Home U.S. 2016 Election Strengthens Prospects for a 51st State

2016 Election Strengthens Prospects for a 51st State

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By Dr. Stephen Schwalbe
Faculty Member, Public Administration at American Military University

Since  the 1960s, both Puerto Rico and Washington, D.C. have actively tried to join the Union as our 51st state. Puerto Rico has sought to become a state since 1967, when it conducted its first referendum on the issue. Washington, D.C. has pursued statehood since 1980, when it became clear that D.C. citizens would not be represented in Congress any other way.

Puerto Rico held three referendums on statehood in 1967, 1993 and 1998. Each time, the vote showed that Puerto Ricans favored retaining their territorial status, rather than becoming a new U.S. state. Over time, however, the momentum has shifted toward statehood.

Puerto Ricans Finally Vote to become a State

In 2012, Puerto Rico funded and held another referendum in which 61% of the citizens voted for statehood and the Puerto Rican government asked Congress to grant it. As a result of this request, the Senate Energy and Natural Resources Committee, responsible for statehood issues, held a hearing on statehood for Puerto Rico on August 1, 2013.

The eventual result of the hearing was the Puerto Rico Status Resolution Act. This act provided $2.5 million in federal funding for yet another referendum to be held in Puerto Rico, which has not yet been held.

In 1982 and 1987, District residents ratified a state constitution and proposed a new state name, “New Columbia.” Since the early 1980s, only one bill reached a floor vote in the House of Representatives. In November 1993, statehood was defeated by a 277 to 153 vote.

Since then, there has been only one congressional hearing and no D.C. statehood bill has been brought to the floor for a vote. In July 2014, President Obama endorsed statehood for D.C., noting that its residents pay more federal taxes than the citizens of 22 states.

Latest Attempt at DC Statehood Follows 19th Century Methods

In the upcoming presidential election, residents of Washington, D.C. will again vote on becoming our 51st state, as well as approve a new state constitution drafted in a constitutional convention in July of this year. These steps follow the 19th century national method of seeking statehood.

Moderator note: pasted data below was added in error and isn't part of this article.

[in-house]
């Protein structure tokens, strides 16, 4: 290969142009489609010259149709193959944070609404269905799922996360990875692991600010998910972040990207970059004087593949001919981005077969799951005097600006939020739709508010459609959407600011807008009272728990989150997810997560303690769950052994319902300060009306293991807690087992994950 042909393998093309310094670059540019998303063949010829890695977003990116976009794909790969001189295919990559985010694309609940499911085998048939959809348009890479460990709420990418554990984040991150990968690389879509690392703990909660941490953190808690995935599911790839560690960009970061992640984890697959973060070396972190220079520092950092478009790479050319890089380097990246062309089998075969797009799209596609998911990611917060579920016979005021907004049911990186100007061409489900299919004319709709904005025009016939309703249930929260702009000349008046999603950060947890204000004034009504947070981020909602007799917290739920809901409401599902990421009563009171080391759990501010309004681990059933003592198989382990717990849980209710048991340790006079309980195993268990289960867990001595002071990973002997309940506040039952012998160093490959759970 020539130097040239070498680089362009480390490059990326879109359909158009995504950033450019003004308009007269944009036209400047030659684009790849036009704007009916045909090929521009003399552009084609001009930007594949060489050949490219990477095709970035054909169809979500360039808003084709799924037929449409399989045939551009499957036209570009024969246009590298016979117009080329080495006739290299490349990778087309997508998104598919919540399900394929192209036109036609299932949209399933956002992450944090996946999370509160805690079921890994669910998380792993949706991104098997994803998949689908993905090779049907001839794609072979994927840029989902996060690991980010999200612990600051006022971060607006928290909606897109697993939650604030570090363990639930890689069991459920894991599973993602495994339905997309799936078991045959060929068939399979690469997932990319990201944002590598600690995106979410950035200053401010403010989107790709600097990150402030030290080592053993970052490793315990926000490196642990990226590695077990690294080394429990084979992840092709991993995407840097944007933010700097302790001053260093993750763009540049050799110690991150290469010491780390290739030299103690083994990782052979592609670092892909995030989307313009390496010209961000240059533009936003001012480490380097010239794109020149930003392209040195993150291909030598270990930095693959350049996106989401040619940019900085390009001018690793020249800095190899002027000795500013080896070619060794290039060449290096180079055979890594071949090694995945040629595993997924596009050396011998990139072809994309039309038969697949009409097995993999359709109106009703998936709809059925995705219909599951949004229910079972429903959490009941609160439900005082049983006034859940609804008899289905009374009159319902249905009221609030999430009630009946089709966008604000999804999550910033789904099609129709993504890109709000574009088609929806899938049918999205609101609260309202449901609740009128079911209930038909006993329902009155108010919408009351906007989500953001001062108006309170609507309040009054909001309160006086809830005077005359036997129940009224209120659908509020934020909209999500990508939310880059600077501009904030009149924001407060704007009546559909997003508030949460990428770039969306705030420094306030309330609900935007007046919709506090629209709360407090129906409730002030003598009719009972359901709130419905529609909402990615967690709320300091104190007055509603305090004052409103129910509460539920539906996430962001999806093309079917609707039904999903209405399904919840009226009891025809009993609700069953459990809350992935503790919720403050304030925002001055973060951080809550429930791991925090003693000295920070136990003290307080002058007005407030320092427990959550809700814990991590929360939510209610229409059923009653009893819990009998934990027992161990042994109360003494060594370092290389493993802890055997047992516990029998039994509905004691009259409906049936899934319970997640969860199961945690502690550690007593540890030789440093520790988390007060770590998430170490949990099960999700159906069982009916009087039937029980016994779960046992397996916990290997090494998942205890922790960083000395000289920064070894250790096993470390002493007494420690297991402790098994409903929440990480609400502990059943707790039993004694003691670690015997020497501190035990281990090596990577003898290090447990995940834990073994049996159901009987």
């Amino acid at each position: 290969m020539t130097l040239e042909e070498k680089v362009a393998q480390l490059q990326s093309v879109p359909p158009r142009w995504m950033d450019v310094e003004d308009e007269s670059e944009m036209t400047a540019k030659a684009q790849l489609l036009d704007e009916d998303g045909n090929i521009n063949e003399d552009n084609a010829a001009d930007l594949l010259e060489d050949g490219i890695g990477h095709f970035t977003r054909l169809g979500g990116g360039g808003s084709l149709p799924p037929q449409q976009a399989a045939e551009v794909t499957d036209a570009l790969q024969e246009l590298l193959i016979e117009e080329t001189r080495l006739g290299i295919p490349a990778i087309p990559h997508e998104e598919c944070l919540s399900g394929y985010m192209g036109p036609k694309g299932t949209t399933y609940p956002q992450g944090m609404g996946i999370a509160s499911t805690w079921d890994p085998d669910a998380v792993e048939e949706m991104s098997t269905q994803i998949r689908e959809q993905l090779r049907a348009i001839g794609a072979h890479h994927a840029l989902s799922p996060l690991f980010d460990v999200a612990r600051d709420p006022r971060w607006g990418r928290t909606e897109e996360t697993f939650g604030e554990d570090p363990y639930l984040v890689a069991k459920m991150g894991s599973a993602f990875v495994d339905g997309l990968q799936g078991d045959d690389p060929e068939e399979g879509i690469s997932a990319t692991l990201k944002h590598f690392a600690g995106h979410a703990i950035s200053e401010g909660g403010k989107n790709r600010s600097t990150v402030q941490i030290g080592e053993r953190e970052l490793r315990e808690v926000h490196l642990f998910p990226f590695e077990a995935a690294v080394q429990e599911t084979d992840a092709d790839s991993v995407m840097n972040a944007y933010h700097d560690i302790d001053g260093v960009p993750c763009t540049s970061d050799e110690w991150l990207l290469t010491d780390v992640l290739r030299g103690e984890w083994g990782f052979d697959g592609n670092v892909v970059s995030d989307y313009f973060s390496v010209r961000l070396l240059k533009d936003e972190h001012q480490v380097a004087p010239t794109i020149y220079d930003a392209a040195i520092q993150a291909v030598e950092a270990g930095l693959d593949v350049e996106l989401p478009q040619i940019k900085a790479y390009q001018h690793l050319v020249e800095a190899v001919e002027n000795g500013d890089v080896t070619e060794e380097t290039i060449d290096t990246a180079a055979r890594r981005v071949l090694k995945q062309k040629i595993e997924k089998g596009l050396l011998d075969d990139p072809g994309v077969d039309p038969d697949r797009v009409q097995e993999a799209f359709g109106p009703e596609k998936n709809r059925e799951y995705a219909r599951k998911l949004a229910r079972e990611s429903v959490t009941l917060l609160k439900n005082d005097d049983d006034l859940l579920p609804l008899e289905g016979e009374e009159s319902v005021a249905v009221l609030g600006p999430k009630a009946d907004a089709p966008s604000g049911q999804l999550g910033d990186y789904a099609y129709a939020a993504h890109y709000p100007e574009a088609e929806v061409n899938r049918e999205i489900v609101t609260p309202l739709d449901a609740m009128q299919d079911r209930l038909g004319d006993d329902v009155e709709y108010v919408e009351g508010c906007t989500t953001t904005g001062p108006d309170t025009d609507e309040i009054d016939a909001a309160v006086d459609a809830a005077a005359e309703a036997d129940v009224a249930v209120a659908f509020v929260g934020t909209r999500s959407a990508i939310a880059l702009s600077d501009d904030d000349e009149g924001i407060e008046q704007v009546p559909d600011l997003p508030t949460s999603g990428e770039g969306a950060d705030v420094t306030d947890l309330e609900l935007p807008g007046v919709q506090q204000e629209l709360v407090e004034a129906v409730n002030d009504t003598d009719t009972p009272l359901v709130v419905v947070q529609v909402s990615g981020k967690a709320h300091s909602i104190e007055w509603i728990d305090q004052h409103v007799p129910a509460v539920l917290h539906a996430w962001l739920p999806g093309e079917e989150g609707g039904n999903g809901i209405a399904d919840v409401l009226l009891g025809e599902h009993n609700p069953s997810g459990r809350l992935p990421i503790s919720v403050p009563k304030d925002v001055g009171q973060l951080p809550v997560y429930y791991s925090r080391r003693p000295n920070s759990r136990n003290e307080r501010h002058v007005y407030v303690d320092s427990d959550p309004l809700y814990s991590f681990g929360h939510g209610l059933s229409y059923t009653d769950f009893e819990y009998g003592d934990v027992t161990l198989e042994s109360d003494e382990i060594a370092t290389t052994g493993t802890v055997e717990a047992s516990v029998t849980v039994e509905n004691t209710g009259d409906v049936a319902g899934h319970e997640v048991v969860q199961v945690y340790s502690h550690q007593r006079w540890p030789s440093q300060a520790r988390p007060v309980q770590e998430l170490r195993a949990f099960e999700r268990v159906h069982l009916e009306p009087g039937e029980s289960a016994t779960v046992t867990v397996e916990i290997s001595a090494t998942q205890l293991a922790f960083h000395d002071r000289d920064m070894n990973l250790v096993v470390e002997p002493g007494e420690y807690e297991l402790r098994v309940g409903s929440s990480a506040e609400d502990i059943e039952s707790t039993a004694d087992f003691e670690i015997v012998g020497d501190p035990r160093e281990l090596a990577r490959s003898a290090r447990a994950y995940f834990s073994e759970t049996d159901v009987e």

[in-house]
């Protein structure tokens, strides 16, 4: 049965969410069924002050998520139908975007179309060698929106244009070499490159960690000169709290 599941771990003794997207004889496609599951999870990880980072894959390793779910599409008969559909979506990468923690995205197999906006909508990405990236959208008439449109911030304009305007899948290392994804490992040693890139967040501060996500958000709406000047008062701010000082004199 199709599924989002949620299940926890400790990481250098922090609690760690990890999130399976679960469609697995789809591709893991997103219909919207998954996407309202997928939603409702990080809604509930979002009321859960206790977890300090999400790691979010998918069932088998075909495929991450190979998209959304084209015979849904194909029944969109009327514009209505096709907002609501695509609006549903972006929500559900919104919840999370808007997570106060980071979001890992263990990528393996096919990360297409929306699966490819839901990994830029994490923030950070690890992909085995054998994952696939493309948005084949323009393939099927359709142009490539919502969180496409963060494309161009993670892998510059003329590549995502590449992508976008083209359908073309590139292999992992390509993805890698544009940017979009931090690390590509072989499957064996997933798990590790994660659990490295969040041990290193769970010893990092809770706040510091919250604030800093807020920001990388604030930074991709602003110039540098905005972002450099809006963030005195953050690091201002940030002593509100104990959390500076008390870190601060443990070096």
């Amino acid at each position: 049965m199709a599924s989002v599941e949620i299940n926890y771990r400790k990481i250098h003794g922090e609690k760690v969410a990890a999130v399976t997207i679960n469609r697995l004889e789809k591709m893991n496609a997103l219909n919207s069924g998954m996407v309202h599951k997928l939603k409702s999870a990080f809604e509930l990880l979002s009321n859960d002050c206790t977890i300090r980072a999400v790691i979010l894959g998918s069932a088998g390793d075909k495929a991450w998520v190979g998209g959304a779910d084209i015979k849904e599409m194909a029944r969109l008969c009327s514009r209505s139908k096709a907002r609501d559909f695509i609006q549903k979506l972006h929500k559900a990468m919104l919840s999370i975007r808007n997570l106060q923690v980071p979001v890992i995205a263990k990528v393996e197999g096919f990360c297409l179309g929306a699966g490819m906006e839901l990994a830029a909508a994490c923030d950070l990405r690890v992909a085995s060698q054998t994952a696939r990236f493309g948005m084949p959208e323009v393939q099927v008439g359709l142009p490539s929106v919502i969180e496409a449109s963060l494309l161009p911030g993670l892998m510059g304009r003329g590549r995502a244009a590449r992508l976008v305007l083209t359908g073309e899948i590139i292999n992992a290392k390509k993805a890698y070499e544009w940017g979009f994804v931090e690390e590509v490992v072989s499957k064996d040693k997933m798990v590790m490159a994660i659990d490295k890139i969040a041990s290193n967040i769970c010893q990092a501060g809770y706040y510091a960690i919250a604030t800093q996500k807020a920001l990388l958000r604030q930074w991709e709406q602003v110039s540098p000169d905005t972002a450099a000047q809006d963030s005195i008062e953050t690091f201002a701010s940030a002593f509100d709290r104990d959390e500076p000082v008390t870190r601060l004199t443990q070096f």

The steps include a referendum on statehood approved by a majority of citizens and a referendum approved on a state constitution. Other steps are defining the boundaries of the new state and agreeing that the new state will adhere to a republican form of government in accordance with the Constitution.

Article IV, Section Three of the Constitution grants Congress the power to admit new states into the Union. Both Alaska and Hawaii attained statehood simply by Congress passing a bill, which the president then signed into law.

Political Considerations Hamper Efforts

So, if the statehood process is that straightforward, why haven’t Puerto Rico and Washington, D.C. become states by now? The answer is politics. In general, Republicans are wary of any new states because they are concerned that new states would likely vote Democratic in future elections.

As a result, November 8th becomes more than electing a president, members of Congress, state and local representatives, and a slew of new initiatives. The vote could also determine the future of Washington, D.C. as the 51st state.

For either Puerto Rico or D.C. to move closer to statehood, however, the Democratic Party candidate will have to be elected president. Also, the Democrats will need to retake control of the Senate with enough votes (at least 60) to overcome a possible filibuster on this issue in 2017 and beyond.

As for Puerto Rico, we still await the island’s next statehood referendum.

About the Author

Dr. Stephen Schwalbe is an associate professor at American Military University. He is also an adjunct professor at Columbia College and Embry-Riddle Aeronautical University. Stephen received a Ph.D. in Public Administration and Public Policy from Auburn University in 2006. His book about military base closures was published in 2009.

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